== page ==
Candidates and students must be able to communicate effectively in oral and written formats, and in settings where time span is limited. This includes communication in classroom, clinical and laboratory settings. Candidates and students must be able to accurately elicit information in a timely and efficient manner. Candidates must be able to describe a patient’s condition to the patient and to others in the diagnosis and treatment process.

Other Sensory Capacities

Students must independently be able to take an oral history, do stethoscopy and communicate while wearing a surgical mask. Students must also have sufficient somatosensory capacity to palpate pulses, use a tuning fork and assess skin temperature.

Motor Functions

Candidates and students must have sufficient motor function to undertake classes, laboratories and demonstrations and to provide general patient care as well as emergency treatment to patients. This includes cadaver dissection, microscopy, aseptic technique and safe handling of microbiological specimens. Also included is the motor capacity for chart and prescription writing, palpation, percussion, auscultation and other diagnostic maneuvers. All of these tasks must be done in a timely and efficient manner within prescribed time limitations relative to the context of a practicing physician. Examples of common daily treatments include, but are not limited to, palliative care of foot and ankle problems, injections, orthotic impressions, taking and processing of pedal radiographs, and performance of soft tissue and osseous tissue surgical procedures. Examples of emergency treatments include CPR, administration of intravenous medications, the opening of obstructed airways, and hemostasis techniques.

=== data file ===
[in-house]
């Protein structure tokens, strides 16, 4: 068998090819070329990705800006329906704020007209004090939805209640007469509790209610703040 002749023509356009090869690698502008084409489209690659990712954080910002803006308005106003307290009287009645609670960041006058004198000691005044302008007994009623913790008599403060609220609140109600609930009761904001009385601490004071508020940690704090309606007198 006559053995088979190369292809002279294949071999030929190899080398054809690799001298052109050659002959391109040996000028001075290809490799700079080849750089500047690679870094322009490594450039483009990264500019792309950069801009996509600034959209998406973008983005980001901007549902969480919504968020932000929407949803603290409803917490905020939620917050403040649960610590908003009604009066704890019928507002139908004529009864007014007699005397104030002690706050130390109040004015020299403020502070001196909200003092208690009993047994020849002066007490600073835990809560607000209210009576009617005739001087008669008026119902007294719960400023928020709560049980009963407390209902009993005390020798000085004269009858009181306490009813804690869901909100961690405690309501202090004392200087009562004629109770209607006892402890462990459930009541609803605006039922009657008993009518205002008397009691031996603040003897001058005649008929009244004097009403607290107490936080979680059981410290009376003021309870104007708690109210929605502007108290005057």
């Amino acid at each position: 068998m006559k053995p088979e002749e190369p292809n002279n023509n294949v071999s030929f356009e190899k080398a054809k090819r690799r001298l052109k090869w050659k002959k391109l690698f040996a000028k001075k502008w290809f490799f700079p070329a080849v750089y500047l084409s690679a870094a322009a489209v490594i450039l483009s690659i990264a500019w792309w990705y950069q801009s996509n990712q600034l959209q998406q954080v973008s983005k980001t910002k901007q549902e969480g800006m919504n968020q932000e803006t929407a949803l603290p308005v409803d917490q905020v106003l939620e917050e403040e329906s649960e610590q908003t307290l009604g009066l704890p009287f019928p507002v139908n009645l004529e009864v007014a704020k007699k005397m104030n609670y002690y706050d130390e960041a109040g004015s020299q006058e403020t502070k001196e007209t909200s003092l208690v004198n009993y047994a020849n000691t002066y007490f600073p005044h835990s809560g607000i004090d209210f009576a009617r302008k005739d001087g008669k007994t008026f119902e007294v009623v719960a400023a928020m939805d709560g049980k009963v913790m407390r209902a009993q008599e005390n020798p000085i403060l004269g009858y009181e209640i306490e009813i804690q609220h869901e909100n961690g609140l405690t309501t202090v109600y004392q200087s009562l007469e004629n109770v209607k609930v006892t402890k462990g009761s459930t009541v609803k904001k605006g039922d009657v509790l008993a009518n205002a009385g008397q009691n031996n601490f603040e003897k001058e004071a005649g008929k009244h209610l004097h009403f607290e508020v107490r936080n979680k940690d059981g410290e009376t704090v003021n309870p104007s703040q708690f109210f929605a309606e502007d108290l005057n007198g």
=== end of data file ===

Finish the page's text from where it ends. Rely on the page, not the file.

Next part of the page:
Intellectual, Conceptual, Quantitative and Integrative Abilities

Candidates must have sufficient cognitive abilities and effective learning techniques to assimilate the detailed and complex information presented in the medical student curriculum. Candidates must engage in critical thinking and problem solving. They must be able to learn through a variety of modalities including, but not limited to, classroom and lab instruction and exams; small group, team and collaborative activities; individual study; preparation and presentation of reports; and use of computer technology. Candidates must be able to consistently, quickly and accurately measure, calculate, interpret, reason, memorize, analyze, synthesize and transmit information across modalities. Candidates must be able to demonstrate these skills and procedures under pressure and in a timely fashion across a range of conditions and time frames. They must recognize and draw conclusions about three-dimensional spatial relationships and logical sequential relationships among events. These skills and abilities are fully defined by the faculty and explained in the course syllabi.